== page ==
A coalition of security researchers has identified a Chinese cyberespionage group that appears to be the most sophisticated of any publicly known Chinese hacker unit and targets not only U.S. and Western government agencies but also dissidents inside and outside China.
News of the state-sponsored hacker group dubbed Axiom comes a week before Secretary of State John F. Kerry and two weeks before President Obama are due to arrive in Beijing for a series of high-level talks, including on the issue of cybersecurity.
In a report to be issued Tuesday, the researchers said Axiom is going after intelligence benefiting Chinese domestic and international policies — an across-the-waterfront approach that combines commercial cyberespionage, foreign intelligence and counterintelligence with the monitoring of dissidents.
Axiom’s work, the FBI said in an industry alert this month, is more sophisticated than that of Unit 61398, a People’s Liberation Army hacker unit that was highlighted in a report last year. Five of the unit’s members were indicted this year by a U.S. grand jury. The researchers concur with the FBI’s conclusion, noting that, unlike Unit 61398, Axiom is focused on spying on dissidents as well as on industrial espionage and theft of intellectual property.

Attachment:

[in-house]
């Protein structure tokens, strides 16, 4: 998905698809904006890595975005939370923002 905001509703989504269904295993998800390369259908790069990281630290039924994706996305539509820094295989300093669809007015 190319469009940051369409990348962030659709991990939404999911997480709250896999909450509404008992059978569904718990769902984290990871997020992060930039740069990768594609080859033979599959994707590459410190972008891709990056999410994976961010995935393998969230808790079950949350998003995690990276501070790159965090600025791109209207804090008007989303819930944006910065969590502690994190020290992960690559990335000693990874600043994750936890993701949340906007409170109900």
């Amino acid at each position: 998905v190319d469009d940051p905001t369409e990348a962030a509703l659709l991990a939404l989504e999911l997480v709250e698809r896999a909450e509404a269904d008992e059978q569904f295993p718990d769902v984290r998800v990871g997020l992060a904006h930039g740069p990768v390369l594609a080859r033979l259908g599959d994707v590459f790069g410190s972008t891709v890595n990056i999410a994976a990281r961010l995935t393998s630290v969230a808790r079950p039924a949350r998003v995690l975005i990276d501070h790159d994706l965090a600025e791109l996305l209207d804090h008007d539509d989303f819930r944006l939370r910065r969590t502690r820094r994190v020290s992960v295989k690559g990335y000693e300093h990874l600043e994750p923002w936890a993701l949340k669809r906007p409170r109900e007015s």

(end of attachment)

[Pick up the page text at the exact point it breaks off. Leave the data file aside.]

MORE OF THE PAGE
“Axiom’s activities appear to be supported by a nation state to steal trade secrets and to target dissidents, pro-democracy organizations and governments,” said Peter LaMontagne, chief executive of Novetta Solutions, a Northern Virginia cybersecurity firm that heads the coalition. “These are the most sophisticated cyberespionage tactics we’ve seen out of China.”
Chinese Embassy spokesman Geng Shuang said in an e-mail that “judging from past experience, these kinds of reports or allegations are usually fictitious.” He repeated Beijing’s position that Chinese law prohibits cybercrime and that the government “has done whatever it can to combat such activities.”